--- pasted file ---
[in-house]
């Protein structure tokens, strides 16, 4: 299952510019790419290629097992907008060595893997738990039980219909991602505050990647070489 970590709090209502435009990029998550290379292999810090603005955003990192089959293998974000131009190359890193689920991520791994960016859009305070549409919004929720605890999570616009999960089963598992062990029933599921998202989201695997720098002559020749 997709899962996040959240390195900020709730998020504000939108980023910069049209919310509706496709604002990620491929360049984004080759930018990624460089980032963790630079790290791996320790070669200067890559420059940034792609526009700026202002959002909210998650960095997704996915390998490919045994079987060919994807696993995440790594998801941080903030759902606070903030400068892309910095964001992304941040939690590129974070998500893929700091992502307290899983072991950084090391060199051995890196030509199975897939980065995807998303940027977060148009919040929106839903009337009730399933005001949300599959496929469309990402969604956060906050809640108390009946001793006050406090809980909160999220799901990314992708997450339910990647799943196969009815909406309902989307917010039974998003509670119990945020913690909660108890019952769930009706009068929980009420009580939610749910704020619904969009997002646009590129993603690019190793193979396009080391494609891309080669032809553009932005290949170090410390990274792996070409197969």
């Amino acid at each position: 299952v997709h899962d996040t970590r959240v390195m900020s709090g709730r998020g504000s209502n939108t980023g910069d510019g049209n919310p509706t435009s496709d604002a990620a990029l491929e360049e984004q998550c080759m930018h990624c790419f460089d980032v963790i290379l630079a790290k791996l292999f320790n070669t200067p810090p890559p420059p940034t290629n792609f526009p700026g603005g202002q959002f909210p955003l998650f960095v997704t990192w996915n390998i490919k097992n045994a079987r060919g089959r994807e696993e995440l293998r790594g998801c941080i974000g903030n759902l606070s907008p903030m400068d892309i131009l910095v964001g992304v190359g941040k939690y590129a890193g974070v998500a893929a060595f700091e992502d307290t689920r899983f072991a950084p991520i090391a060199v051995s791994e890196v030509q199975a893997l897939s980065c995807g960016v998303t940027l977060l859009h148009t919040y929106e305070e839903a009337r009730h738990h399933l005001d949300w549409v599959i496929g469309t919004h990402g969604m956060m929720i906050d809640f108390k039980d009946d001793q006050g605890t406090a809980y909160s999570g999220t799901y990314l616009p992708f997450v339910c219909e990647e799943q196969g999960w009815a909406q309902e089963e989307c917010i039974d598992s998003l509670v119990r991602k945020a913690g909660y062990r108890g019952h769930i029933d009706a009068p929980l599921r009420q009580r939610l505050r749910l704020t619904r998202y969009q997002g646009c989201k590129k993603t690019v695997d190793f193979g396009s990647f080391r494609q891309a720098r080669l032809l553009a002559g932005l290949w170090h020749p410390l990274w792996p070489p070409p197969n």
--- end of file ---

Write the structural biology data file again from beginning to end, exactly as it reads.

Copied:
[in-house]
């Protein structure tokens, strides 16, 4: 299952510019790419290629097992907008060595893997738990039980219909991602505050990647070489 970590709090209502435009990029998550290379292999810090603005955003990192089959293998974000131009190359890193689920991520791994960016859009305070549409919004929720605890999570616009999960089963598992062990029933599921998202989201695997720098002559020749 997709899962996040959240390195900020709730998020504000939108980023910069049209919310509706496709604002990620491929360049984004080759930018990624460089980032963790630079790290791996320790070669200067890559420059940034792609526009700026202002959002909210998650960095997704996915390998490919045994079987060919994807696993995440790594998801941080903030759902606070903030400068892309910095964001992304941040939690590129974070998500893929700091992502307290899983072991950084090391060199051995890196030509199975897939980065995807998303940027977060148009919040929106839903009337009730399933005001949300599959496929469309990402969604956060906050809640108390009946001793006050406090809980909160999220799901990314992708997450339910990647799943196969009815909406309902989307917010039974998003509670119990945020913690909660108890019952769930009706009068929980009420009580939610749910704020619904969009997002646009590129993603690019190793193979396009080391494609891309080669032809553009932005290949170090410390990274792996070409197969």
């Amino acid at each position: 299952v997709h899962d996040t970590r959240v390195m900020s709090g709730r998020g504000s209502n939108t980023g910069d510019g049209n919310p509706t435009s496709d604002a990620a990029l491929e360049e984004q998550c080759m930018h990624c790419f460089d980032v963790i290379l630079a790290k791996l292999f320790n070669t200067p810090p890559p420059p940034t290629n792609f526009p700026g603005g202002q959002f909210p955003l998650f960095v997704t990192w996915n390998i490919k097992n045994a079987r060919g089959r994807e696993e995440l293998r790594g998801c941080i974000g903030n759902l606070s907008p903030m400068d892309i131009l910095v964001g992304v190359g941040k939690y590129a890193g974070v998500a893929a060595f700091e992502d307290t689920r899983f072991a950084p991520i090391a060199v051995s791994e890196v030509q199975a893997l897939s980065c995807g960016v998303t940027l977060l859009h148009t919040y929106e305070e839903a009337r009730h738990h399933l005001d949300w549409v599959i496929g469309t919004h990402g969604m956060m929720i906050d809640f108390k039980d009946d001793q006050g605890t406090a809980y909160s999570g999220t799901y990314l616009p992708f997450v339910c219909e990647e799943q196969g999960w009815a909406q309902e089963e989307c917010i039974d598992s998003l509670v119990r991602k945020a913690g909660y062990r108890g019952h769930i029933d009706a009068p929980l599921r009420q009580r939610l505050r749910l704020t619904r998202y969009q997002g646009c989201k590129k993603t690019v695997d190793f193979g396009s990647f080391r494609q891309a720098r080669l032809l553009a002559g932005l290949w170090h020749p410390l990274w792996p070489p070409p197969n």